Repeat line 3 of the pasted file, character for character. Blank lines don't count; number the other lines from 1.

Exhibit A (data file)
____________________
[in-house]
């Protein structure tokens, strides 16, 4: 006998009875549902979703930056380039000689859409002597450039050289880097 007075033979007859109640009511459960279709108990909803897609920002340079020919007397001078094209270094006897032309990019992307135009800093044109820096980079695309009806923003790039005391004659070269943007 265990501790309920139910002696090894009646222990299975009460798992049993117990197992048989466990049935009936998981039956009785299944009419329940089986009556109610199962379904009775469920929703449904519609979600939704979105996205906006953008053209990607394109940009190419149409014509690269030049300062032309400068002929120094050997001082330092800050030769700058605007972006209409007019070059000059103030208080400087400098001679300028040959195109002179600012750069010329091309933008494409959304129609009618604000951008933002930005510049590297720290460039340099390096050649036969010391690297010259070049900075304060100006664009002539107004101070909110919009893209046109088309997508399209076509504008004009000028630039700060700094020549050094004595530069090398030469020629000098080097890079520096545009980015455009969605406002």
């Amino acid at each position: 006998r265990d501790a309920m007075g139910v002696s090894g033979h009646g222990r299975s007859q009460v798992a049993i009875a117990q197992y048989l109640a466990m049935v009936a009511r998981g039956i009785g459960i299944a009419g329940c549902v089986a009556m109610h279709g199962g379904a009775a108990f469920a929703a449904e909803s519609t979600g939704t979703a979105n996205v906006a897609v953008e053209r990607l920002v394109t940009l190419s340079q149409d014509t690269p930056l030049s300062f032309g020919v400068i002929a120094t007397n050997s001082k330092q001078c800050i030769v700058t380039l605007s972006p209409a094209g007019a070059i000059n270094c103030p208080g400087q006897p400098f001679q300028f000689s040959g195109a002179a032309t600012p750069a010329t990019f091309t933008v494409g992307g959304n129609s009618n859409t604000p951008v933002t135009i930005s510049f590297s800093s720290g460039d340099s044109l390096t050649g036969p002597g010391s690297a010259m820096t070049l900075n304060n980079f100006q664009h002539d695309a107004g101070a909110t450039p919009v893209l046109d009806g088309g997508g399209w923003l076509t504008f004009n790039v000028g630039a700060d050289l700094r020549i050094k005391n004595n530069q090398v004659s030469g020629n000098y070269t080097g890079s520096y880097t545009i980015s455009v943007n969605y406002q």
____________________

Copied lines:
């Amino acid at each position: 006998r265990d501790a309920m007075g139910v002696s090894g033979h009646g222990r299975s007859q009460v798992a049993i009875a117990q197992y048989l109640a466990m049935v009936a009511r998981g039956i009785g459960i299944a009419g329940c549902v089986a009556m109610h279709g199962g379904a009775a108990f469920a929703a449904e909803s519609t979600g939704t979703a979105n996205v906006a897609v953008e053209r990607l920002v394109t940009l190419s340079q149409d014509t690269p930056l030049s300062f032309g020919v400068i002929a120094t007397n050997s001082k330092q001078c800050i030769v700058t380039l605007s972006p209409a094209g007019a070059i000059n270094c103030p208080g400087q006897p400098f001679q300028f000689s040959g195109a002179a032309t600012p750069a010329t990019f091309t933008v494409g992307g959304n129609s009618n859409t604000p951008v933002t135009i930005s510049f590297s800093s720290g460039d340099s044109l390096t050649g036969p002597g010391s690297a010259m820096t070049l900075n304060n980079f100006q664009h002539d695309a107004g101070a909110t450039p919009v893209l046109d009806g088309g997508g399209w923003l076509t504008f004009n790039v000028g630039a700060d050289l700094r020549i050094k005391n004595n530069q090398v004659s030469g020629n000098y070269t080097g890079s520096y880097t545009i980015s455009v943007n969605y406002q």